My 8a destination last weekend was Dallas, Texas - half a continent and an entire universe away, at least when it comes to plants. There were no flying monkeys, but one quick look around told me I wasn't in Cary anymore. Yes, there are some common denominator plants - crape myrtle, butterfly weed, switch grass, and the ubiquitous Knockout rose - but the similarity ends there. Its topography and its hot, dry climate are worlds away from the Southeast. So much for the zone hardiness map.
Back before I knew what I was doing, I did what every other novice gardener does: saw something pretty, checked out its cold hardiness, and stuck it in the ground. Maybe it was my Northeastern, cold-centric mindset, but I assumed that not freezing to death was the only thing a plant had to worry about. Seven years and countless dead plants later (my kill rate is well over 30%), I have learned that winter temperatures are just the tip of the iceberg. Heat, humidity, soil type, and annual rainfall matter just as much.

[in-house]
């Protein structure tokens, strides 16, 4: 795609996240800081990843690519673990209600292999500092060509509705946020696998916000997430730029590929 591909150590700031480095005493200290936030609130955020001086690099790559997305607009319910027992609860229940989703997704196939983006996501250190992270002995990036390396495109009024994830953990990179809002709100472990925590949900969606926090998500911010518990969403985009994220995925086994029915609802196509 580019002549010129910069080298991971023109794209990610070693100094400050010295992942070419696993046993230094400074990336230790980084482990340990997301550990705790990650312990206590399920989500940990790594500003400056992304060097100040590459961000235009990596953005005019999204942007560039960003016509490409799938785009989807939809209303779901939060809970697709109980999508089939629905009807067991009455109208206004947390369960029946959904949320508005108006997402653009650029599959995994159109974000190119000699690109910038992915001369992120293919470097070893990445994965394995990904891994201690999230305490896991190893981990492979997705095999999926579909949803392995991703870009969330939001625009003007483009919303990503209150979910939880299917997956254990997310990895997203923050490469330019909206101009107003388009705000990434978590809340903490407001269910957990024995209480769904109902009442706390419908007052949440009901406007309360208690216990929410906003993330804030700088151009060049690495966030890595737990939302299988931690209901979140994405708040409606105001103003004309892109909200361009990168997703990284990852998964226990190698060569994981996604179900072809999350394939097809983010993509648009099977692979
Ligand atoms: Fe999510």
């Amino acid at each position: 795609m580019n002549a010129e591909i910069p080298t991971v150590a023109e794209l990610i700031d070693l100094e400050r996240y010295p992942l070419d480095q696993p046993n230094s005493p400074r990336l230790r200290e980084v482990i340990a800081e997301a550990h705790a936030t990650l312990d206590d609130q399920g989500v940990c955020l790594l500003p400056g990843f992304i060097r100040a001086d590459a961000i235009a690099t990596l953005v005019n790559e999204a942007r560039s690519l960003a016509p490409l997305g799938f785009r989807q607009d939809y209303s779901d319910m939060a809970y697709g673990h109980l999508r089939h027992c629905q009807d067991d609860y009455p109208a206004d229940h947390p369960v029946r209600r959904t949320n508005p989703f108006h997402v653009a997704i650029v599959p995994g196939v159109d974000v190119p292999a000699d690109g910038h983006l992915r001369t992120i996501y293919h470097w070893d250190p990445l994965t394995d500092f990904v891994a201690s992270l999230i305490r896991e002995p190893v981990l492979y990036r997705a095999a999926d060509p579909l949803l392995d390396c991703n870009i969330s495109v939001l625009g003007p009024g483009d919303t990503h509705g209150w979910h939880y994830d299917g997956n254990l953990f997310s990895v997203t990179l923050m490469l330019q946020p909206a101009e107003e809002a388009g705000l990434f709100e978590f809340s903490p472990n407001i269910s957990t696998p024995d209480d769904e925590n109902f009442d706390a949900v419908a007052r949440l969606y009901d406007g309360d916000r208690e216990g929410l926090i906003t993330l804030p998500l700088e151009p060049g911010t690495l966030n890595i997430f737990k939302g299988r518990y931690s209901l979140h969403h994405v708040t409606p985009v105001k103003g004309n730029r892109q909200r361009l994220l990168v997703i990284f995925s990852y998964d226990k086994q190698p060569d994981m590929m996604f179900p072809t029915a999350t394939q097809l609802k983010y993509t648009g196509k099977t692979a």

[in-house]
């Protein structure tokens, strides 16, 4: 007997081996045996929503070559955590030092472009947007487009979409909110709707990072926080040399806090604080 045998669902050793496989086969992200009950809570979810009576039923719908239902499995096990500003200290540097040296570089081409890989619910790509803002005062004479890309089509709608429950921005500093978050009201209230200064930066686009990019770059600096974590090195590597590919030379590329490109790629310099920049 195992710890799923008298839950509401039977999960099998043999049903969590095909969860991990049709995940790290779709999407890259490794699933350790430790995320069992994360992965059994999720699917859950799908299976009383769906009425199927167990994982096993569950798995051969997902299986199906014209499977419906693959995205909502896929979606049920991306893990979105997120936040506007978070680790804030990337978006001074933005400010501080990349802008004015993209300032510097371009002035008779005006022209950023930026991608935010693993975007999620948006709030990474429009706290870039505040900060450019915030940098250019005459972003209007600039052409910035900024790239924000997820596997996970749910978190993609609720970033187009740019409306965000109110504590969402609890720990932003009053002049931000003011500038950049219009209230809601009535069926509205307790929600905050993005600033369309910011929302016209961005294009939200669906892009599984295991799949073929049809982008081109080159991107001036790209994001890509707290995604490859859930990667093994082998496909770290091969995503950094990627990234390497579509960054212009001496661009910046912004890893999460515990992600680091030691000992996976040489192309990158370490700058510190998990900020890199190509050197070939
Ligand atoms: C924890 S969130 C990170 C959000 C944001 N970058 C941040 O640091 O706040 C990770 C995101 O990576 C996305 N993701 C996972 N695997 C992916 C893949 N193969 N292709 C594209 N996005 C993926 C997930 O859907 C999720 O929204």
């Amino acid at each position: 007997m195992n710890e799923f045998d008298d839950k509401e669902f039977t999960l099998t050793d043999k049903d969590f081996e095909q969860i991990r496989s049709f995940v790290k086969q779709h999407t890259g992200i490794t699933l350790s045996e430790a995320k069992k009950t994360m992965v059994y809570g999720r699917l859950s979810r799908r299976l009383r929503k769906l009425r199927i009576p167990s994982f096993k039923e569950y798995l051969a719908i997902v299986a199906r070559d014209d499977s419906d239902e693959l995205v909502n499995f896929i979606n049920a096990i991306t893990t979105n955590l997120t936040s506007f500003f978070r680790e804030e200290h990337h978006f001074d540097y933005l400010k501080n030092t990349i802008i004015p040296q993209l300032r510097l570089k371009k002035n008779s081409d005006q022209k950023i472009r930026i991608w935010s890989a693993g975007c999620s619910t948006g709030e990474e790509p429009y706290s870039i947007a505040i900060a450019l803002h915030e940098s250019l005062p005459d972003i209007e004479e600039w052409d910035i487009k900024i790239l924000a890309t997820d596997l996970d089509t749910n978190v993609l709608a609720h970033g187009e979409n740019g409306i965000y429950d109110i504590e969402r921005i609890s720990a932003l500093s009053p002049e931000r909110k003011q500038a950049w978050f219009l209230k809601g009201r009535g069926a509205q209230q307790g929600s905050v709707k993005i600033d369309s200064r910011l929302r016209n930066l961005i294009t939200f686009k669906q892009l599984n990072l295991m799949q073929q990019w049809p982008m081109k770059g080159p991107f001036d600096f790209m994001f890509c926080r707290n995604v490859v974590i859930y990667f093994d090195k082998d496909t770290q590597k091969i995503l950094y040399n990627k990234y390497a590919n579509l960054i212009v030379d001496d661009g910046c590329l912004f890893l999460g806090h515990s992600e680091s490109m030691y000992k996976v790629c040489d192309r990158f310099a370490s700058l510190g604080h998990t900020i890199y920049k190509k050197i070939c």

Poppies, peonies, and tulips (hardy from zones 3-8) need a period of winter chill in order to flower. Hostas (also zones 3-8) always seem to look better in the north than the south. They hate heat, as do fellow shade plants brunnera and pulmonaria, so don't be fooled by that zone 8 hardiness listing. The agastaches I insist upon growing (zones 4 - 9) may do fine in Dallas, but they have trouble with clay and wet winters (hello, Cary). For me, they will not survive more than a year or two, no matter how much Permatill and shredded pine bark I add to the soil. Ditto those cold-hardy agaves and the biggest heartbreaker of them all, Mexican bush sage.